However, despite the long history of risk management in broader business areas, the practice of risk management in business and IT projects has a less than remarkable  history. It is still too common for our group to find multimillion-dollar projects with no systematic and formal risk assessment and management process. As we outlined in the Project Pathology paper (see our Web site, www.Thomsett.com.au), one of the most interesting aspects of the major project failures we have reviewed is that most team members understood the risks of these projects before they started but the organization either had no mechanism or ” worse ”no willingness to address the risks. We come back to this issue later in this chapter.
In general, the management of risk involves four related processes  as shown in Figure 12.2. On analysis, it turns out that these processes are part of our normal lives, and risk management is simply a formalization of a day-to-day activity.
Figure 12.2. Risk management cycle
The first is generally termed risk assessment or risk analysis. This process involves the identification of risk factors that are intrinsic in the activity being undertaken. For example, in the activity of commuting from home to work, we face a number of risks:
Clearly, the more risk factors involved in the activity, the higher the risk of the activity and the lower the probability of success (i.e., getting to work on time and unstressed). If you lived in an apartment next to the building in which you work, the risk involved in getting to work on time is much lower than that facing a person with a 20-mile commute that involves driving to the station, getting kids to school, taking a prework study course, and using public transportation.
The second process in risk management is the process of risk control, risk reduction, or risk containment. This process involves planning and taking action to reduce the risks and, if that is not possible, to introduce strategies to minimize the impact of failure.
To manage the risks in our commute, we could reduce them by moving closer to work, obtaining flexible working hours, or undertaking community and political action to improve public transportation. 
Risk management also involves the evaluation and management of the impact of failure of the activity. This is typically called risk transfer or risk impact. For example, what is the impact of failing to get to work on time?
Clearly, the greater the impact of failure, the greater the need for positive risk management processes. At the same time as we are attempting to reduce the risks, we could limit the impact by establishing a good reputation at work, negotiating performance agreements not linked to being at work on time, and so on.
The third activity in risk management is the constant activity of monitoring and tracking risks. This involves keeping a watch on the risk factors you have identified in analyzing the risk and, as we show later in this chapter, tracking of the indicators that show the risk is impacting your project.
The fourth component of risk management is the risk monitoring and reporting of the status of risks (particularly high risk factors), the identification of new risk factors that have emerged during the project, and reports on the effectiveness of containment strategies. This is very important, as many organizations undertake risk assessment at the beginning of projects but do not continue to monitor existing and new risks as they emerge. In the turbulent environment of today's projects, it is normal for projects to change (scope, objectives, etc.) and, as a result, for the risk of the project to also continue to change. Therefore, risk management must be an ongoing, integrated component of the management of your project.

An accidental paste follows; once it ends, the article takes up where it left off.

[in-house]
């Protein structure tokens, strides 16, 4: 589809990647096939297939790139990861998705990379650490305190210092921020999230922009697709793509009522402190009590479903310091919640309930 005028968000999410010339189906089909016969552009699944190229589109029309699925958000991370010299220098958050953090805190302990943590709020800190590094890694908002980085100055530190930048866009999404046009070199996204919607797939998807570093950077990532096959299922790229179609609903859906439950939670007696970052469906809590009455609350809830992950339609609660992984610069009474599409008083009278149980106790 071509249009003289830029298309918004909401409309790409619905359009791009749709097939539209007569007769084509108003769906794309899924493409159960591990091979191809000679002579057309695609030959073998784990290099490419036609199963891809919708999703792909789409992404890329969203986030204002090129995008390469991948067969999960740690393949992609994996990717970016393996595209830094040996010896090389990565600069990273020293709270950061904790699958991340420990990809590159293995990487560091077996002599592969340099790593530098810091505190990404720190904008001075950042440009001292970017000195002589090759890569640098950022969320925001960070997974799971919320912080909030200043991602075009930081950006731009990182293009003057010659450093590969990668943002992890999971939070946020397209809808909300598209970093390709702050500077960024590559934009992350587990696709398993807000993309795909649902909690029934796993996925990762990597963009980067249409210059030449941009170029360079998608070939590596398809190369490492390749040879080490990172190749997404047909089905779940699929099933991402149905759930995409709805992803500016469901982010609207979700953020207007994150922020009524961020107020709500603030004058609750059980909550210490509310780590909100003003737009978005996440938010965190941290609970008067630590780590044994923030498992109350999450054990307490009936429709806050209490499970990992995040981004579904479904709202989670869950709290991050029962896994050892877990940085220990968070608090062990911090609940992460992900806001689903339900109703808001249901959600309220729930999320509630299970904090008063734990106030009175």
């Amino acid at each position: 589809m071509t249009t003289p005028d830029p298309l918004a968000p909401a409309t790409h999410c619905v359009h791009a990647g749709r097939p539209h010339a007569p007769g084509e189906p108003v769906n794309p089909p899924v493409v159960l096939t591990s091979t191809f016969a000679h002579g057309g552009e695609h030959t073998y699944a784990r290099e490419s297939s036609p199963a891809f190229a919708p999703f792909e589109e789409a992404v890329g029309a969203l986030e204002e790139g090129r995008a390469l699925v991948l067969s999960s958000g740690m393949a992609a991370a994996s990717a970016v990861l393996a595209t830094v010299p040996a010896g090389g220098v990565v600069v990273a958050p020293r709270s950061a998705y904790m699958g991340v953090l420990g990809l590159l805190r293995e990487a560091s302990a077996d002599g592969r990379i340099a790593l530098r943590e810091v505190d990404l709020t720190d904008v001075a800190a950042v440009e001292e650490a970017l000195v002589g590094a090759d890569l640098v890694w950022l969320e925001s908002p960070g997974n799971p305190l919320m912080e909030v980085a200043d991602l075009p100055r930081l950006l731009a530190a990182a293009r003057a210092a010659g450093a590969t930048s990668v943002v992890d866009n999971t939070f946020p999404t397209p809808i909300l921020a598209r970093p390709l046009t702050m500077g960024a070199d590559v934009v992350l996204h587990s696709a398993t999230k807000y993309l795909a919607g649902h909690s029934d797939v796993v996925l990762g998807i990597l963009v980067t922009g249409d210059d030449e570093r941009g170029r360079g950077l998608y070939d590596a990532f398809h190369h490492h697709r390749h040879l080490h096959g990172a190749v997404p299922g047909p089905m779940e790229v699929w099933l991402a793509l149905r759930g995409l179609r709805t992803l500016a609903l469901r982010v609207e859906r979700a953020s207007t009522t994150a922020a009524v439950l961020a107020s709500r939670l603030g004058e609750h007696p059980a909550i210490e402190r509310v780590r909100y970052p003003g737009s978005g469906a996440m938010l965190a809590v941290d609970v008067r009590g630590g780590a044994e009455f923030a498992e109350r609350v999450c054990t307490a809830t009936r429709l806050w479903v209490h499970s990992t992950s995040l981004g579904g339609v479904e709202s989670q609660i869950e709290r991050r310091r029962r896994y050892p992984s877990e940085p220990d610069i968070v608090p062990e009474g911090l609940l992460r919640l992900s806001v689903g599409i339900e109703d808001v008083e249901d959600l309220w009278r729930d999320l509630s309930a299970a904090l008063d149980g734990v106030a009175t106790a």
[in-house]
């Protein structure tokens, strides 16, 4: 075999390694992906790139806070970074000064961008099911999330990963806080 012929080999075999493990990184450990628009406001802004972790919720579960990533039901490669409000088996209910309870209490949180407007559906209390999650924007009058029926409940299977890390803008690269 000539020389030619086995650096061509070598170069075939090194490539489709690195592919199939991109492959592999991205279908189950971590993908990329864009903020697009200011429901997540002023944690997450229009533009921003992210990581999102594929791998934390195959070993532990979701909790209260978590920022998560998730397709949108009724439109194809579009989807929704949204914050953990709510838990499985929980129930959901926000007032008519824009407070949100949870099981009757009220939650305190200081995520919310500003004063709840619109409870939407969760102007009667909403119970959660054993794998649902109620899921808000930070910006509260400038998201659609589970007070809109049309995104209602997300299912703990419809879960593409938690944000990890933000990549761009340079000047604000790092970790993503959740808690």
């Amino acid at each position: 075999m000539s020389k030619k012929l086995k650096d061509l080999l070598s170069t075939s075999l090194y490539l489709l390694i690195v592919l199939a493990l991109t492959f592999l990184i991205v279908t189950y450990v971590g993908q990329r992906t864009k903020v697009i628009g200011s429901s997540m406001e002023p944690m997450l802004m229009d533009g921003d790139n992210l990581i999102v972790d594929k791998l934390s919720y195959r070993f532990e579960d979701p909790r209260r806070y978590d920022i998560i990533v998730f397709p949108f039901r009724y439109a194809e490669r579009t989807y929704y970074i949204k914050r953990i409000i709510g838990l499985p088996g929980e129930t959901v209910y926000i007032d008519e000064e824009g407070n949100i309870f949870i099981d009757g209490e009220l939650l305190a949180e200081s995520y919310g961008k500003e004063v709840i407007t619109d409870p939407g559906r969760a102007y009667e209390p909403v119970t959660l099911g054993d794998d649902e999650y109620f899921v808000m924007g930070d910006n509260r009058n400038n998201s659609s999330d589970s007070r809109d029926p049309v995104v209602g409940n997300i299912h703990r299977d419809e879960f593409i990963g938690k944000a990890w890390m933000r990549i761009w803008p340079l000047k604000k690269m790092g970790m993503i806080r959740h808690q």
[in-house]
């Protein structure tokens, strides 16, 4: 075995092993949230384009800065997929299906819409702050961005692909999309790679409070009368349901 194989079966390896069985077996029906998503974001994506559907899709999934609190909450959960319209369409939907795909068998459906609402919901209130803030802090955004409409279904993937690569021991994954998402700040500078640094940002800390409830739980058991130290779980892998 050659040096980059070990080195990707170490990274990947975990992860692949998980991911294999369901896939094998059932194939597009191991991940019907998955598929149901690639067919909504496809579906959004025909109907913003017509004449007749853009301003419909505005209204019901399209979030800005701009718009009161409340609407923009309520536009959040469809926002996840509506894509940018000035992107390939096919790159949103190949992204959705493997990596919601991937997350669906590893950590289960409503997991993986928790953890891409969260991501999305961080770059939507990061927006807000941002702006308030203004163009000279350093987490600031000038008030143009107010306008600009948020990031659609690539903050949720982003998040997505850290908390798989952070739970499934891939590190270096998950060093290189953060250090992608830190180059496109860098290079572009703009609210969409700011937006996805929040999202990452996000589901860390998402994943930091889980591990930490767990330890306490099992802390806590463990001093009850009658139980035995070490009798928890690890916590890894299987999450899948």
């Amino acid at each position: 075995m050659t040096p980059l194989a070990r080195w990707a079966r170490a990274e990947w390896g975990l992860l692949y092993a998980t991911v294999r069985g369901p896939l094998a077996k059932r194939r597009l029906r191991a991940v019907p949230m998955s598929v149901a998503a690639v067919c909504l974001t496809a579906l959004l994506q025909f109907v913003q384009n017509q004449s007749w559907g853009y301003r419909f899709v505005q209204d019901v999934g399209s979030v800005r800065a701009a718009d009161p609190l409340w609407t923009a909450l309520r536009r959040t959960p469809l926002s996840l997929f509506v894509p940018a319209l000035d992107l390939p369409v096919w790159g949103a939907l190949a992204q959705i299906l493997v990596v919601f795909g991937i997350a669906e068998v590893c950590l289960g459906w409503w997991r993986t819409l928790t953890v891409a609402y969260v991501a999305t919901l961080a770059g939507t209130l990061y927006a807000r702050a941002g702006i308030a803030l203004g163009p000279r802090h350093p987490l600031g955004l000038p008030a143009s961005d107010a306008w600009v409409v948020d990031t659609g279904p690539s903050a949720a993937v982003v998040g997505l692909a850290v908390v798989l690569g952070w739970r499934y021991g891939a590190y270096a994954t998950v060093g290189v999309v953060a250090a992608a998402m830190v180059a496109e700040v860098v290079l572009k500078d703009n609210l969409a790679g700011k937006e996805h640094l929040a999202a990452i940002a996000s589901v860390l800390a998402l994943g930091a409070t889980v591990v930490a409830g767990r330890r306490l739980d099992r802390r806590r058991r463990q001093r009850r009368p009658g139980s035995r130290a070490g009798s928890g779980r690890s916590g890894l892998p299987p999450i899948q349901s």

Many Classes of Risk
Many of the books and standards on risk do not distinguish among a set of different classes of risk. For example, there is insurance risk, lending or credit risk, audit risk, gambling risk, foreign exchange risk, trading risk, and so on. In our approach to risk management we focus on two classes or types of risk:
In projects, there are two different but completely related risk considerations. The first is the inherent risk of the project that is being planned, or project risk. The second is the exposure or impact that the company undertaking the project faces on project failure, or business risk.
For example, a bank may be undertaking a project to implement new credit controls demanded by government legislation. During the RAP, the project risk is assessed by the project manager as being high because the new legislation involves complex changes to sophisticated existing information systems. The business risk is also assessed as high because if the bank does not implement the new credit controls by the deadline, it will face possible fines , loss of its trading license, and substantial public scrutiny through the media.
Simply put, the higher the project risk, the higher the probability that the project will fail and that the organization will be exposed to business risks. In addition, the higher either the business or project risks associated with the project are, the higher the level of governance should be.
The assessment of project risk and business risk requires consideration of different risk factors, but the control and management of both areas of risk is similar.